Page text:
Wednesday, August 16, 2023

Navalny Far from Only Russian Political Prisoner Moscow is Continuing to Tighten the Screws

Paul Goble

            Staunton, Aug. 10 – Aleksey Navalny is not the only political prisoner in the Russian Federation whom the authorities are now targeting to increase their sentences and confirm them in ever harsher conditions. Airat Dilmuhametov is being subject to much the same, although his case has attracted far less attention.

            The Bashkir advocate of federalism for the Russian Federation has been in prison since 2020 because of his outspokenness. (On his views and the Kremlin’s opposition to him, see, and

            Since his incarceration, Dilmukhametov has continued to speak out, smuggling out commentaries about conditions outside ( In response, the penal authorities have placed him in ever worse prison camps and now want to extend his sentence via a closed courtroom (

            Dilmukhametov’s actions and treatment, like those of Navalny, suggest that the penal authorities are worried about losing control over their prisoners much as happened at the end of Soviet times and have decided to crack down hard on the most public of these prisoners of conscience.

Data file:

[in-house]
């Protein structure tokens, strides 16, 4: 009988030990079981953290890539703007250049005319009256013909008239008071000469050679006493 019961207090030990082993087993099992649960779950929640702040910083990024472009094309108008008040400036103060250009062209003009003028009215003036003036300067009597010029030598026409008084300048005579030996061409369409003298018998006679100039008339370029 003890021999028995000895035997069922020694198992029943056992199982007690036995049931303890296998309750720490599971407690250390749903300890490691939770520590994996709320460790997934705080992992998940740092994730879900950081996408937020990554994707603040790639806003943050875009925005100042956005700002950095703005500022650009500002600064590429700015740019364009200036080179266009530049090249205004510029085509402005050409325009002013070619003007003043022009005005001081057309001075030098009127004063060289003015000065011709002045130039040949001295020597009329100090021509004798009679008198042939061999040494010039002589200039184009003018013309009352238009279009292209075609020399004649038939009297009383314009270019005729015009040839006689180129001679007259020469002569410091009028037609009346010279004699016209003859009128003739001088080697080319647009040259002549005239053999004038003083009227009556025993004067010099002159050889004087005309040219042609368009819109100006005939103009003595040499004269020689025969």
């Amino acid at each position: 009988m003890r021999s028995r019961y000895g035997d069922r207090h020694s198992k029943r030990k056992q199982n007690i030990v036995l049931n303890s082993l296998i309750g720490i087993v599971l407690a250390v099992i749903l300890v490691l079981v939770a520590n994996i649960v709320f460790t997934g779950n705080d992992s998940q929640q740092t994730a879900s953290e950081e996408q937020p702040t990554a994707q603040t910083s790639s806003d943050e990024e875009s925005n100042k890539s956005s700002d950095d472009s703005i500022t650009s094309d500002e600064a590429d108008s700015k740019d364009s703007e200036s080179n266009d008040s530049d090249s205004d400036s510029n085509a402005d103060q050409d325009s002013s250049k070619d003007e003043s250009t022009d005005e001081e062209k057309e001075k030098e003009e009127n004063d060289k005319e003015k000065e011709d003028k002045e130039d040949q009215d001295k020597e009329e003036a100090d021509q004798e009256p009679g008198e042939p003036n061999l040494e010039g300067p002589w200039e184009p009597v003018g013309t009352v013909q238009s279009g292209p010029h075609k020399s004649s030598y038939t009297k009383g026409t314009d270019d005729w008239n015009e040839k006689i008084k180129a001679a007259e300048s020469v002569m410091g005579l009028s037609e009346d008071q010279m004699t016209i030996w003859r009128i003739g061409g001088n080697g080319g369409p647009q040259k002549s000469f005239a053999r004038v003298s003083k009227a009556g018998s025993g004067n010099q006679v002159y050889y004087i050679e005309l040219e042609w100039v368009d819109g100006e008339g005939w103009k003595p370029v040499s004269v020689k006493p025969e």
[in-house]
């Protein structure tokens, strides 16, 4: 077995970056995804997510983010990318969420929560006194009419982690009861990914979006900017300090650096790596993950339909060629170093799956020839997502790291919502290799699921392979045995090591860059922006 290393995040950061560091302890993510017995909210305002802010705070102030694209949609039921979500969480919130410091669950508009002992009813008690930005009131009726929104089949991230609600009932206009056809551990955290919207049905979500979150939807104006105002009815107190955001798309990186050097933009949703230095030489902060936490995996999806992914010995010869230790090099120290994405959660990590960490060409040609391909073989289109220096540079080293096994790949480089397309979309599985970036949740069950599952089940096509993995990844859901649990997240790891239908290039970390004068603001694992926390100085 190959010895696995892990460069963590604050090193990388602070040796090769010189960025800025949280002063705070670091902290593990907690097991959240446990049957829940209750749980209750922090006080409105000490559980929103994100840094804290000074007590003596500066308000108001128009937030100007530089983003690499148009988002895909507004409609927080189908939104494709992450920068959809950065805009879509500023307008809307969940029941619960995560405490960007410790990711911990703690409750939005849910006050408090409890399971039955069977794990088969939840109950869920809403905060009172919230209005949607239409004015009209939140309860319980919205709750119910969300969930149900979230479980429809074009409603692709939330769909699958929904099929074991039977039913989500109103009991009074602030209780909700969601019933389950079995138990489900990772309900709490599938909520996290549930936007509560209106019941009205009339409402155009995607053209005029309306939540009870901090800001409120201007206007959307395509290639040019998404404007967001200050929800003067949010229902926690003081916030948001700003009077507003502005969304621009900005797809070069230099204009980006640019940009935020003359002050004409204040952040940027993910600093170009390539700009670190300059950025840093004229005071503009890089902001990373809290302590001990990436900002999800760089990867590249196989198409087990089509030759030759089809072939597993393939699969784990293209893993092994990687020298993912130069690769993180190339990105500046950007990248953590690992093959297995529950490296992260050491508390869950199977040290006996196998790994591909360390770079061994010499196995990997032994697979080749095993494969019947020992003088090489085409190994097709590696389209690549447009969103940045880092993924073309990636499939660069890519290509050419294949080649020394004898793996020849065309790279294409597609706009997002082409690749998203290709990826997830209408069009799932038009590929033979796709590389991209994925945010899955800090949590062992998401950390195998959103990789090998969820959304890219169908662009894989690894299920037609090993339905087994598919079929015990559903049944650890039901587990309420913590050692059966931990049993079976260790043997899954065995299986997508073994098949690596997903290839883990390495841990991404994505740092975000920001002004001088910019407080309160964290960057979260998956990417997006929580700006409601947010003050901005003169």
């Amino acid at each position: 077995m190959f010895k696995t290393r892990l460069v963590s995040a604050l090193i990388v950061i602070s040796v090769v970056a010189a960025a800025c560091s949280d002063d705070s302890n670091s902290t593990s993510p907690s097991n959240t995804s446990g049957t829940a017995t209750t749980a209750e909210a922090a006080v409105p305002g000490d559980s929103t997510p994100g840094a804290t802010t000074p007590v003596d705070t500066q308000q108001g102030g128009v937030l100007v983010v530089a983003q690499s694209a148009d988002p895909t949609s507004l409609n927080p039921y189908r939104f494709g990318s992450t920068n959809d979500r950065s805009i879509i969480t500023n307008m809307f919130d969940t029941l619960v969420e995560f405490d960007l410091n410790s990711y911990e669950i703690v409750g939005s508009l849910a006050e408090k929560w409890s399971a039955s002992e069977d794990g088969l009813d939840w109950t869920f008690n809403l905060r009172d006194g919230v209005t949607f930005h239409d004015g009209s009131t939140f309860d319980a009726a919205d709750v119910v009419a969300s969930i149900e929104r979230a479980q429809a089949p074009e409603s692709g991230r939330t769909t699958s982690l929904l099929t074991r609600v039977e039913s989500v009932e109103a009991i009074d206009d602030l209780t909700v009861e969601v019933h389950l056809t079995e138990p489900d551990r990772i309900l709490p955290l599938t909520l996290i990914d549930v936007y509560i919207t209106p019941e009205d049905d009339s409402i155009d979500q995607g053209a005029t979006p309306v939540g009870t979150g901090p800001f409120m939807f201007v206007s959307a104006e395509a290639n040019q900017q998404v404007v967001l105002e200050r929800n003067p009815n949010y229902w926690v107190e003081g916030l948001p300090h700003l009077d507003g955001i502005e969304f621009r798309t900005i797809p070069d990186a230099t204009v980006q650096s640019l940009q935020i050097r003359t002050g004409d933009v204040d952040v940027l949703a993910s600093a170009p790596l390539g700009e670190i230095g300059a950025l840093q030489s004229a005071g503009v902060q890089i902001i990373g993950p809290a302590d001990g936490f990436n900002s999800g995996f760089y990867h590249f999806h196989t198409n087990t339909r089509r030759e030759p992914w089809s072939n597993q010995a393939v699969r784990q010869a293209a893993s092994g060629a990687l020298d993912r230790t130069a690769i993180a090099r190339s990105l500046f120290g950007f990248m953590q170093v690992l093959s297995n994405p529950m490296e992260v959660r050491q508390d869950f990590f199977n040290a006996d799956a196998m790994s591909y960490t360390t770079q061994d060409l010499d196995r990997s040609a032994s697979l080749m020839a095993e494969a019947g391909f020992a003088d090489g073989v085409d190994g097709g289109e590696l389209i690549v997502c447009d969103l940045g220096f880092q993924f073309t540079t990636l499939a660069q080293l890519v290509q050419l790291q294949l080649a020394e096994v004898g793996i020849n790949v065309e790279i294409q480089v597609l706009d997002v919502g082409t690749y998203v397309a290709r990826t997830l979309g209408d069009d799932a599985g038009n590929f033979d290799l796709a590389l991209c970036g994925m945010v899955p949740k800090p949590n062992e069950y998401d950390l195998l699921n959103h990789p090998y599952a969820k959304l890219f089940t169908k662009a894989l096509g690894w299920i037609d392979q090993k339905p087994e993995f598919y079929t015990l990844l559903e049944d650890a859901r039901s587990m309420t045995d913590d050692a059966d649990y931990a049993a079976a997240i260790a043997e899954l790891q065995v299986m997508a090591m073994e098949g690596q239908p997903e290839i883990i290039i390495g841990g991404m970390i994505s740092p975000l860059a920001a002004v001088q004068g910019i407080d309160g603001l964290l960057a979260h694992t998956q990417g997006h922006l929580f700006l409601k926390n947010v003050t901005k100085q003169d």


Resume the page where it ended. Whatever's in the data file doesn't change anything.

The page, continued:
But what is especially worrisome is that what is happening in these two cases represents a more general change in Kremlin policy, one in which even after being tried and convicted, opponents of Putin’s dictatorship may be visited with ever-increasing punishments unless they tow the line while in prison.

            Consequently, it is important that people of good conscience in the West and in Russia speak out not only on behalf of Navalny but also for Dilmukhametov and others less well know lest the Putin regime think it can get away with this medieval violation of rights and use it to suppress all opposition in the country. 

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